‘Austin American-Statesman’ Cutting Staff Again
Voluntary Job Buyouts Offered to 167 Employees
The ever shrinking monopoly daily newspaper that serves Austin and Central Texas is once again reducing its workforce. While the final results won’t be final for a week, some 40 or more employees in the newsroom were among those who got early buyout offers and could be leaving.
This cutback comes more than two years after the Austin American-Statesman offered a voluntary retirement program to 130 employees in January 2009. At that time the Statesman employed 906 full-time and part-time workers. A dozen people in the editorial department took that offer—including Pulitzer Prize winning cartoonist Ben Sargent and journalists with up to 44 years of experience. That loss was sorely lamented by Editor Fred Zipp in a March 15, 2009 column, which indicated 71 people retired from the company.
This latest reduction in force would leave the paper with about 700 employees, a drawdown of about 22 percent since 2009, and a reduction of about five percent from the current workforce of 740.
Zipp told The Austin Bulldog that employees who got the offers had until 5pm today to apply and the company has a week to review the applications. The company has reserved the right to limit departures in areas thought to be critical, he said.
“It’s not the huge talent exodus that I had feared,” Zipp said. “I hate to lose anybody and we are losing some good people here,” he added. “It’s regrettable but necessary as we find the right size while the business stabilizes.”
The latest announcement was buried in the bottom left corner of the June 2, 2011 business page.
Jane Williams—who took the job as Statesman publisher in January—said in that article the voluntary separation program offers up to a year’s severance pay for employees at or near retirement age. Williams said the Statesman is making the offers to reduce costs at a time revenues are drifting lower.
Employees may retire at age 55, Chief Financial Officer Eddie Burns told The Austin Bulldog. Burns predicted about 20 percent would take the offer, and said the results “are pretty close to that number, based on the feedback I’m getting.”
Burns said about 25 percent of the early buyout offers went to employees in the newsroom, which makes up about the same percentage of the newspaper’s workforce.
The early buyout offer is apparently being applied throughout the Cox-owned local newspapers, including the 10 community newspapers. Editor Ed Allen of the Westlake Picayune said he received the offer, too, but does not intend to take it.
The Statesman’s latest round of cuts was announced just as the FCC Working Group yesterday released its report on the future of the media. Titled “The Information Needs of Communities: The changing media landscape in a broadband age.” It’s a thumping 365 pages long.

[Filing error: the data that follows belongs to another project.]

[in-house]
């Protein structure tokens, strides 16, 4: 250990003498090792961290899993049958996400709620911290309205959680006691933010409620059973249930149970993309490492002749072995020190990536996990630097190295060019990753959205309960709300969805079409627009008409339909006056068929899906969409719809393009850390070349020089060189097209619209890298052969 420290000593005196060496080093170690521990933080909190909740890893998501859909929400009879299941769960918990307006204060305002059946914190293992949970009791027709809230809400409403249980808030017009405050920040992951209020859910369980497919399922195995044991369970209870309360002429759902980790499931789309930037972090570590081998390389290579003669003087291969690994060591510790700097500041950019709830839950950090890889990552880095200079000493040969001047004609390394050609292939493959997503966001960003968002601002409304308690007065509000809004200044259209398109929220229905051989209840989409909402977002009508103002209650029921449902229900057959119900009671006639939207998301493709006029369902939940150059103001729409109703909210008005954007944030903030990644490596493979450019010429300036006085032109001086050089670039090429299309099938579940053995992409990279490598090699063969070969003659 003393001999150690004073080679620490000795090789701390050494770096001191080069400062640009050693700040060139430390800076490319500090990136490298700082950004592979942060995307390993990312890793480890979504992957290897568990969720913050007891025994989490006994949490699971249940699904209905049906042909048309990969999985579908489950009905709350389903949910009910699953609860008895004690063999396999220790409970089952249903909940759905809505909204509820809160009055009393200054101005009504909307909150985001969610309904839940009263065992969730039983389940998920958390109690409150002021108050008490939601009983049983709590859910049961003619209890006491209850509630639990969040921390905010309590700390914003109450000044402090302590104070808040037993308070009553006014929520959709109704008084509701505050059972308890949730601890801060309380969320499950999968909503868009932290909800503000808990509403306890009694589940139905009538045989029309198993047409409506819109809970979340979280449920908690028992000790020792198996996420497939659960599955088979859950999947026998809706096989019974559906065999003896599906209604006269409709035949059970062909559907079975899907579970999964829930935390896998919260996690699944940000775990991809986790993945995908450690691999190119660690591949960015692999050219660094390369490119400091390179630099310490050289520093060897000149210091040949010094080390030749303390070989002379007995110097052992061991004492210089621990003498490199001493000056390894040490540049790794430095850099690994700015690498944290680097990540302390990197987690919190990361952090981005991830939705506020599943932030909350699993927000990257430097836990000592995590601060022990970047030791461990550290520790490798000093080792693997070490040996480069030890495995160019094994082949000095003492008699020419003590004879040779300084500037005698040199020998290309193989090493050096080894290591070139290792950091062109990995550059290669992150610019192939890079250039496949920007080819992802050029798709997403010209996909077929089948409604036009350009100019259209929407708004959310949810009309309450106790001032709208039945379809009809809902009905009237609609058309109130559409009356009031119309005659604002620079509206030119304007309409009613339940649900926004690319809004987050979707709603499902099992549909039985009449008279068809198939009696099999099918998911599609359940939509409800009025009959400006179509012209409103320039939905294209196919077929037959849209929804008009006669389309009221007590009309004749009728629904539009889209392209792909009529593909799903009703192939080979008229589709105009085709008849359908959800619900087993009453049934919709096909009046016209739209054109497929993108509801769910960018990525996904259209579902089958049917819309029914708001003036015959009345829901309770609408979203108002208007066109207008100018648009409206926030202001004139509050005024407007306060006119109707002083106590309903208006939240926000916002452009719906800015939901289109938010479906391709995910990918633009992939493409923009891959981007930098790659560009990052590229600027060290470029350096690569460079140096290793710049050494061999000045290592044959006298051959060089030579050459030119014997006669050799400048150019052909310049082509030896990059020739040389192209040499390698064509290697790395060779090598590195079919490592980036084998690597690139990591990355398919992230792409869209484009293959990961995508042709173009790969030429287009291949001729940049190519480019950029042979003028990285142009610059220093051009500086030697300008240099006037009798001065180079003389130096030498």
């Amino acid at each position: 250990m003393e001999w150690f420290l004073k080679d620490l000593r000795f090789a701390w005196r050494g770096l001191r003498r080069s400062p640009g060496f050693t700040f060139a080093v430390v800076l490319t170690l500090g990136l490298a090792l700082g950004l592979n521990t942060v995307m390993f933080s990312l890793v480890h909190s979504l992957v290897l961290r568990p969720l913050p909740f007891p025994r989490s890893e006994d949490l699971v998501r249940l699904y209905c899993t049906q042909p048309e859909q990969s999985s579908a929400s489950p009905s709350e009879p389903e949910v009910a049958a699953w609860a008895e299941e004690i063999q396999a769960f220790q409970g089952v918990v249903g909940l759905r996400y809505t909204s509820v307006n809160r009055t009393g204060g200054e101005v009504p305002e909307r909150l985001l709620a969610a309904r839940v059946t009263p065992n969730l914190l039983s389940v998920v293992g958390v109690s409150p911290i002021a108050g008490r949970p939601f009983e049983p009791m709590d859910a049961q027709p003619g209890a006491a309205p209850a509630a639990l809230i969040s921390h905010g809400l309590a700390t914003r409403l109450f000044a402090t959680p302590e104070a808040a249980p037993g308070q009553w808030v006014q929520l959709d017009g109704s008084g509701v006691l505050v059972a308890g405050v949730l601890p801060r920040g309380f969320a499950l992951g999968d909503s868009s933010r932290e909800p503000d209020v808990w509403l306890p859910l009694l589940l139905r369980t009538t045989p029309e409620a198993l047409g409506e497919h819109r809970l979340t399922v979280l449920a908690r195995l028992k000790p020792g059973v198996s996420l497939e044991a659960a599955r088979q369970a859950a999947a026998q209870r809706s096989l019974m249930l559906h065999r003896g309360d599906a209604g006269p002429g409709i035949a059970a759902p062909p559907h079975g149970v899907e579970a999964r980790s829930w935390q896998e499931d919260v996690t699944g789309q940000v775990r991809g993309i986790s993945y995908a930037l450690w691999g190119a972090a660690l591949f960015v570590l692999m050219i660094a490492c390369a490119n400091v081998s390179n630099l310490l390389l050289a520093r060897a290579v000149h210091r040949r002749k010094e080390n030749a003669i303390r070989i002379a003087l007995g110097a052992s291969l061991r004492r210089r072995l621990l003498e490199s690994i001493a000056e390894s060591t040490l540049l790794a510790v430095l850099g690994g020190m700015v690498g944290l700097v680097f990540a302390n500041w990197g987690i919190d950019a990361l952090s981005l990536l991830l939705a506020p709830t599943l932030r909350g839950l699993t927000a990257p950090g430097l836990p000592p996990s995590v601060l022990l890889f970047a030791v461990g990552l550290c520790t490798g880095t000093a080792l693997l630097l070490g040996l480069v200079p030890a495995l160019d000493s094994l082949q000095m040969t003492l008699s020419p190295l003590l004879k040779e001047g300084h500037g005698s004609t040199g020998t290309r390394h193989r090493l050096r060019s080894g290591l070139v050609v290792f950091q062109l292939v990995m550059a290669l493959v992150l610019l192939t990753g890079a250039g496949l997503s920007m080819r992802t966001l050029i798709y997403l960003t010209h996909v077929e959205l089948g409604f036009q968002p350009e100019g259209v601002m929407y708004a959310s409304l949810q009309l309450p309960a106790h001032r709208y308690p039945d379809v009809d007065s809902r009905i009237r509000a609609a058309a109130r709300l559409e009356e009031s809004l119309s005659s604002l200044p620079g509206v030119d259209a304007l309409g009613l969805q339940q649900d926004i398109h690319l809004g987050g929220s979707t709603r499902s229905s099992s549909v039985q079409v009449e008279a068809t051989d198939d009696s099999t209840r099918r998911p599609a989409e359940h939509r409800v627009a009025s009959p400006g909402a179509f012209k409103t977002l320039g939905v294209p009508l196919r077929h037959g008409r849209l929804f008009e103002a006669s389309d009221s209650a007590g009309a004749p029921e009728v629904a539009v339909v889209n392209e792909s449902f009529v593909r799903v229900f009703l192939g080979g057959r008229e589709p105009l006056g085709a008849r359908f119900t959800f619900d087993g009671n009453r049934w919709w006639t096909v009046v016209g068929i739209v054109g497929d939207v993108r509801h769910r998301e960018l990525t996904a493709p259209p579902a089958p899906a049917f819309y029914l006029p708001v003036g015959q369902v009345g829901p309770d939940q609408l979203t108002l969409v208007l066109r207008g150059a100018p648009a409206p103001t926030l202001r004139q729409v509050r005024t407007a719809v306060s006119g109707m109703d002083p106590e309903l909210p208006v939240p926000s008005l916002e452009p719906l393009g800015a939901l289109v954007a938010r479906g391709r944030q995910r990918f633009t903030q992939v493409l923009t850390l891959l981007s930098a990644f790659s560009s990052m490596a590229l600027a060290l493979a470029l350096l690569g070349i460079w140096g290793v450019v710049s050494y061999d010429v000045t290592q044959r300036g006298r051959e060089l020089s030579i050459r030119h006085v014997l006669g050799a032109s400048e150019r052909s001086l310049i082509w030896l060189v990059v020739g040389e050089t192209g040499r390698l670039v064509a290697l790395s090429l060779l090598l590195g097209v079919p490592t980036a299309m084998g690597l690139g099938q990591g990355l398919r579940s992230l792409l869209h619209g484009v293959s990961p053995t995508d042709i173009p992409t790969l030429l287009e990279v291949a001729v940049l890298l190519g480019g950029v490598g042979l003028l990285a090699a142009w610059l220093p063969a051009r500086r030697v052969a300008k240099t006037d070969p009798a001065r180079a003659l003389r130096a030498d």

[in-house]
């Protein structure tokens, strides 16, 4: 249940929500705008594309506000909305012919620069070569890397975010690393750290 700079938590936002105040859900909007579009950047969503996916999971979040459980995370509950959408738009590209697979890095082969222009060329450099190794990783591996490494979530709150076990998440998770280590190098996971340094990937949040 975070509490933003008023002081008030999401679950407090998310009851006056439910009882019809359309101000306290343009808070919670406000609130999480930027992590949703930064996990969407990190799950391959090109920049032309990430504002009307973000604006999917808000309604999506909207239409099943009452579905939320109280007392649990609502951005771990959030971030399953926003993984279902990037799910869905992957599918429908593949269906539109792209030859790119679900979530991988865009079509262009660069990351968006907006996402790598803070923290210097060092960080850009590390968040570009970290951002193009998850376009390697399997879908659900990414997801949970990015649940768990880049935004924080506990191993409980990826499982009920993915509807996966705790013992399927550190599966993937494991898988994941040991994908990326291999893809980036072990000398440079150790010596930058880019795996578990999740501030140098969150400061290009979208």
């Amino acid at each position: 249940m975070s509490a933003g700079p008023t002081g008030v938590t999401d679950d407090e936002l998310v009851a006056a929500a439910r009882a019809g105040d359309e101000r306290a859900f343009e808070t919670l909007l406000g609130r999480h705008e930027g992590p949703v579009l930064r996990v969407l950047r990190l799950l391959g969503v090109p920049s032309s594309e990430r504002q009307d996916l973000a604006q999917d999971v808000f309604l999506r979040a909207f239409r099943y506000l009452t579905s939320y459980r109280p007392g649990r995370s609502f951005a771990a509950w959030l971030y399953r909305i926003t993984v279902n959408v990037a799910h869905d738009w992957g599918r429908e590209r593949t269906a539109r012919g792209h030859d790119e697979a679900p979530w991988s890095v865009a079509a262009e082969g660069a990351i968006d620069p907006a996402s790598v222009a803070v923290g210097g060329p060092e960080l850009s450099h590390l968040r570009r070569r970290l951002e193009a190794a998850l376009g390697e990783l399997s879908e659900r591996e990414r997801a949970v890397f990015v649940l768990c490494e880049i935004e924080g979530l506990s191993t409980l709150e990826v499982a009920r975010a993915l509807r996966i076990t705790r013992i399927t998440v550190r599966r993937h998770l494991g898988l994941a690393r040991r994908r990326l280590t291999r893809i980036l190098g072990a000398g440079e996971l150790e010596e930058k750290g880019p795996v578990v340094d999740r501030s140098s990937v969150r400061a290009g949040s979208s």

The section on newspapers alone runs 24 pages. Key findings:
• Newspaper advertising revenue dropped 48 percent between 2005 and 2010. All major segments of newspaper advertising revenue are shrinking rapidly, including national, retail and classified, while online ad growth is relatively flat.
• From 2005 to 2010 online ad revenues for the newspaper industry grew more than $1 billion but print advertising lost $24.6 billion.
• The industry’s annual spending on reporting and editing capacity dropped by $1.6 billion from 2006 to 2009, a reduction of more than 25 percent.
• The number of full-time journalists at daily newspapers fell from a peak of about 56,900 in 1989 to 41,600 in 2010.
• Newspaper circulation peaked at 62.8 million in 1985 and by 2009 had fallen to 45.7 million.
• Between 2007 and 2010 about 250 newspapers closed or eliminated print editions.
The Statesman’s first round of buyouts offered in January 2009 came just three months after parent company Cox Newspapers Inc. announced in September 2008 that it had decided to sell the Statesman and 28 other newspaper properties, including the 10 community weeklies in Central Texas.
The newspaper’s for-sale sign was hung out for a year before the August 7, 2009, announcement that it had been taken off the market. “It just did not make sense to sell,” then publisher Michael Vivio stated. Executives of Atlanta-based Cox Enterprises Inc. said the offers the company had received were not high enough.
“Cox said from the beginning that it would not preside over a fire sale,” Vivio said at the time. “This is a profitable company, and it just did not make sense to sell it for the prices offered.”
“Newspapers face serious challenges from a host of smart competitors, but that’s nothing new,” Zipp wrote at the time. “Radio and television rose from nothing to become formidable foes, just as Internet-based businesses have done. We figured out how to stay in business then, and we’ll do it again.”
The latest round of employee buyouts indicates that profits may not be what they were, even in mid-2009, when efforts to sell the newspaper were aborted. A significant factor in reduced profitability is the long-term hemorrhaging of subscribers.
In November 2000 the Statesman’s average daily circulation was 187,789 for Monday through Saturday editions, and 242,031 on Sundays, according to a report the newspaper published.
Last December, the average daily circulation for Monday through Saturday was 136,980, said Harry Davis, Statesman vice president of circulation, and 163,539 on Sundays. Online paid circulation is 1,500, he said.
The latest circulation figures represent a loss of 50,809 daily subscribers (27 percent) and 78,492 Sunday subscribers (32 percent) since 2000.
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